06 October 2011
H C Starck: Winner, 2011 Judges' Special Award
This Wiltshire-based manufacturer of ultra-flat discs for semiconductor applications is insulating itself from the competition with its unstinting drive for continuous improvement.
The Calne facility of H C Starck is a refuge of technical expertise. This manufacturer of molybdenum semiconductor components – used as carrier and contact plates for silicon wafers in thyristors, transistors and silicon controlled rectifier diodes – leaves its rivals standing.
The key quality measure of H C Starck's discs is flatness. Just 12 months ago, a flatness tolerance of 15-20 microns on a 140mm diameter disc was considered tough to achieve. But following a rigorous overhaul of its processes, 4 microns is now standard at H C Starck – an achievement that provides genuine market differentiation.
This is no mean feat in heated powder metallurgy products, so how has it been achieved? Well, investment in new metrology equipment has played a huge role, particularly a new form measuring machine that monitors output from the automated lapping processes. This and other recent metrology investments have helped reduce this site's cost of non-quality (in-process rejects) by 50%.
Many of its competitors in the power semiconductor arena sidestep the issue of tight flatness tolerances by using PVD (physical vapour deposition) technology, but H C Starck's ability to achieve remarkable flatness using less expensive electroplating gives it enormous competitive advantage.
In-house plating processes such as rhodium and ruthenium represent 80% of throughput, although the method of successfully plating molybdenum (notoriously difficult) remains a closely guarded secret.
There are other technical challenges, too. Machining of the molybdenum discs, for instance, is difficult as the material is hard, dense and subject to delamination. For this reason, complementing the company's CNC machine tools are technologies impervious to some of these material traits, such as waterjet and electro-discharge machining.
As a technical and capable process, from raw material issue to vacuum packing, H C Starck is without doubt among the UK leaders.
However, it wasn't always this way. In the recent past, on-time delivery arrears were significant and growing, there were no lean initiatives and quality systems were under-performing. The turnaround came with the arrival of a new management team with CI as its core focus.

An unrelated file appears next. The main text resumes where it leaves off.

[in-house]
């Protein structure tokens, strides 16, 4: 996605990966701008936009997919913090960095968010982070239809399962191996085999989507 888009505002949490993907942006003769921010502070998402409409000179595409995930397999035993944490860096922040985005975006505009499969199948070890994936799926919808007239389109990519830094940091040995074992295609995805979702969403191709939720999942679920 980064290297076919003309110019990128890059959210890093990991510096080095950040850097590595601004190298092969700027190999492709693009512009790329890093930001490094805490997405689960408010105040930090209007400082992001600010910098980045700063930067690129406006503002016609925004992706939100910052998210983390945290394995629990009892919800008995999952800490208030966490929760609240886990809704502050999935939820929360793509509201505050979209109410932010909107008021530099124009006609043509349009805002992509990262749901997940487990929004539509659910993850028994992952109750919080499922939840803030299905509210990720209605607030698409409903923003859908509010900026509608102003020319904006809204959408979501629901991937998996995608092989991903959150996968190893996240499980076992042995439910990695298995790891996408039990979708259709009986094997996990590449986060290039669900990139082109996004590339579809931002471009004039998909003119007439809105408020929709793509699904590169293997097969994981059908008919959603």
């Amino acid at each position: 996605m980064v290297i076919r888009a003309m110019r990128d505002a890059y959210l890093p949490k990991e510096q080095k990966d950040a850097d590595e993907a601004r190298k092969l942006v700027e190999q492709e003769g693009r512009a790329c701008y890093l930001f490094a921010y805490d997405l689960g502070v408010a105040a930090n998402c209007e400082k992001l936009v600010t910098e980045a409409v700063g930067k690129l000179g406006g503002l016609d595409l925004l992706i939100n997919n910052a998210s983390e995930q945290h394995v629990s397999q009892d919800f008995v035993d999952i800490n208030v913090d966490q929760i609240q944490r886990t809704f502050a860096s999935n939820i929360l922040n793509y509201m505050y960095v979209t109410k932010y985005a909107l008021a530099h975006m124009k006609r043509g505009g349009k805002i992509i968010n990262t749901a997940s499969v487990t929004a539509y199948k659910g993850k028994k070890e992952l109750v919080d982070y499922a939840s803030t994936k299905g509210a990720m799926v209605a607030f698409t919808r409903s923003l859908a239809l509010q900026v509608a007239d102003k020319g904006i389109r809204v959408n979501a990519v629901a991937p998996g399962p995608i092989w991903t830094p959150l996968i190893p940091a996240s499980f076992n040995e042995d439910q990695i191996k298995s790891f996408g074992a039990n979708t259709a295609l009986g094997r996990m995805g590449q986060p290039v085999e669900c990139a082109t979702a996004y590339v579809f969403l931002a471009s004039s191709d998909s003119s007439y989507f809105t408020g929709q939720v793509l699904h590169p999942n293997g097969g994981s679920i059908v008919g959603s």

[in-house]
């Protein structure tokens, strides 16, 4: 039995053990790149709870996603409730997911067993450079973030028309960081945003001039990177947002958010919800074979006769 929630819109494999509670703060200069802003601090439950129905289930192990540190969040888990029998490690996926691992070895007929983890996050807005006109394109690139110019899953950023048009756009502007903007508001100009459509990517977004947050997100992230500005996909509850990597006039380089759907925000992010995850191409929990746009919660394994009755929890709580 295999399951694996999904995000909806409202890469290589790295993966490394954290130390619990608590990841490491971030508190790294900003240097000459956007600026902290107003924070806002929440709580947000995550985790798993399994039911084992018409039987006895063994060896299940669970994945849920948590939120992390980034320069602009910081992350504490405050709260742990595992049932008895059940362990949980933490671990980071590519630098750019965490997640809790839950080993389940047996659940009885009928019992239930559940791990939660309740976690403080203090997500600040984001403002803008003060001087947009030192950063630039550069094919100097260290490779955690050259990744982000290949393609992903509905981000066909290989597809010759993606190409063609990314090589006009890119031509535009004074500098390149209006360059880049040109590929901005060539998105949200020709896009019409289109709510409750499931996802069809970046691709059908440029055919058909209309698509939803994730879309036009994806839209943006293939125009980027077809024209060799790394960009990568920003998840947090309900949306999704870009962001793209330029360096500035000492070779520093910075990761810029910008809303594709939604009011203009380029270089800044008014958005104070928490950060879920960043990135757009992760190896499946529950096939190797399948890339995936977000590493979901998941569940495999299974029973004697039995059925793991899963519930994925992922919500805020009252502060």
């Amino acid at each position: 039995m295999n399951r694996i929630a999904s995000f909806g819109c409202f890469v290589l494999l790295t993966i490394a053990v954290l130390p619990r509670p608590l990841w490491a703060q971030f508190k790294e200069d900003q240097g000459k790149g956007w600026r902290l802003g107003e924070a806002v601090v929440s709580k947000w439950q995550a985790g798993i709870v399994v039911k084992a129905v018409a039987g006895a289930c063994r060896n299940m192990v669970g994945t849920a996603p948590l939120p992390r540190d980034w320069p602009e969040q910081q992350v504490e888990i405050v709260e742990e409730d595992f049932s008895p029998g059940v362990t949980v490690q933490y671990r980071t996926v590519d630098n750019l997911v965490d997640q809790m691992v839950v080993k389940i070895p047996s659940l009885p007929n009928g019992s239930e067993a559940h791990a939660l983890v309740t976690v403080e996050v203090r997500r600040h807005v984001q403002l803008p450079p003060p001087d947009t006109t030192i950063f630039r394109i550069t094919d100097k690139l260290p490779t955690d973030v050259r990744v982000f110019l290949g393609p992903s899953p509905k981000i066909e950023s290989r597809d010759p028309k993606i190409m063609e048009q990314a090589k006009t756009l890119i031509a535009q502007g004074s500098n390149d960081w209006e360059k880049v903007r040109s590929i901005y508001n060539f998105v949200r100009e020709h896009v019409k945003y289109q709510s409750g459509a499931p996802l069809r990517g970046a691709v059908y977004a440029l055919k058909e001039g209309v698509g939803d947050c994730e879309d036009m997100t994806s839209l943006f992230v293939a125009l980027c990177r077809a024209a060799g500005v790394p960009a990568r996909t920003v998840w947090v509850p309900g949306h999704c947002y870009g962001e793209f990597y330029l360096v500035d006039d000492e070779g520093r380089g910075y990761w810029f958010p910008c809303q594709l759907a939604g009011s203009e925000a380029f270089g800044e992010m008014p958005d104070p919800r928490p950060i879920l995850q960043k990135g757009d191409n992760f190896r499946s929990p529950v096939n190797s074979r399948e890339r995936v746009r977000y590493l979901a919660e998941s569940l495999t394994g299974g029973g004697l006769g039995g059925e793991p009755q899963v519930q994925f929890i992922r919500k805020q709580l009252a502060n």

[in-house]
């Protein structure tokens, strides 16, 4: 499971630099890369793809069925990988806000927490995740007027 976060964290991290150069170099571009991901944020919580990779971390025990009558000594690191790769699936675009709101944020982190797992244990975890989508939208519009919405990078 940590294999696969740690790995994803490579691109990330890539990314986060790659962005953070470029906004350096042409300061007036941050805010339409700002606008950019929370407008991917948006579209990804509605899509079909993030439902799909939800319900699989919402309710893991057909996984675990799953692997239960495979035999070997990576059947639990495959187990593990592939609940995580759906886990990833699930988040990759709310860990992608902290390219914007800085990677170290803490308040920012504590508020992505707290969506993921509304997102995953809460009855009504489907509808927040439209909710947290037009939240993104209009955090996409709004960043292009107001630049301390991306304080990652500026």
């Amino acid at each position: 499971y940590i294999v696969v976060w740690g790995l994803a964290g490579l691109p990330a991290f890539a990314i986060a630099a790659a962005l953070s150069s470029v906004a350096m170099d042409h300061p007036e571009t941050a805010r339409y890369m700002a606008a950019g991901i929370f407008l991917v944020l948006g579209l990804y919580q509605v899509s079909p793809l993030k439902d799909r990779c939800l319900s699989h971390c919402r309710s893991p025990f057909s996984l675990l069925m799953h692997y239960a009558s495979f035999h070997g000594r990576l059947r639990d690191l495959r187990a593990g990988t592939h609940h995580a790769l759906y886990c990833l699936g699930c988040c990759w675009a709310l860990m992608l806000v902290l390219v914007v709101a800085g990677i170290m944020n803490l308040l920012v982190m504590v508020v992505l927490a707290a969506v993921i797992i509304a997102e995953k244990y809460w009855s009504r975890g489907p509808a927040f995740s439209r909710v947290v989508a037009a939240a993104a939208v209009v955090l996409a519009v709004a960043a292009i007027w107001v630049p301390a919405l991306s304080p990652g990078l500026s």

Alongside stabilised delivery (through daily production meetings, capacity planning and kanban), a rewritten quality manual and internal audit schedules reviews, arrived shopfloor restructuring, better process mapping, visual management, an inventory reduction plan, OEE, training matrices, Six Sigma project teams, an enhanced working environment and KPIs, five of which are linked to a bonus scheme.
On top of this there's now an established programme of kaizen events based on 5S, TPM, cost of non quality and SMED/workflow events. H C Starck has also started to use the site's monthly KPI cascades to drive productivity and efficiency improvements through the business.
The transformation of processes at Starck was vital in the decision of one key customer to offer a new three-year contract that guarantees 75% of its output will come to Calne, although this is currently 93%. The business has also had substantial new contract wins from Chinese customers, while it is further engaged in creating new value streams; its recently introduced 'Fast Track' service for raw material sales now represents 13% of revenue – up 100% in the past year. There's also potential in subcontract markets for expertise such as chemical milling and electroplating. Innovating at every level is clearly one of H C Starck's chief business differentiators.
Health and safety is another area where this company excels. There have been no recordable incidents since May 2007 – a total of 471,501 working hours at time of visit. Furthermore, job safety behaviour observations are completed with every layered process audit to ensure the company continues to instil a culture of safety improvement.
There have also been continued reductions in first aid accidents over the past two years as personnel undertake frequent refresher safety training and individuals take responsibility for their own areas. Commending HC Starck further is that potential safety issues and hazards are identified and addressed through a weekly action deck review.
With stabilised delivery, the implementation of core lean tools and invigorated quality systems, the transformation of HC Starck's Calne facility is nothing short of remarkable, particularly in such a short space of time. It proves that by adopting manufacturing excellence and engaging the workforce it is possible to turn things around, retain and add customers, and make a profit! A most deserving recipient of this year's Judge's Special Award.
HC Starck Ltd
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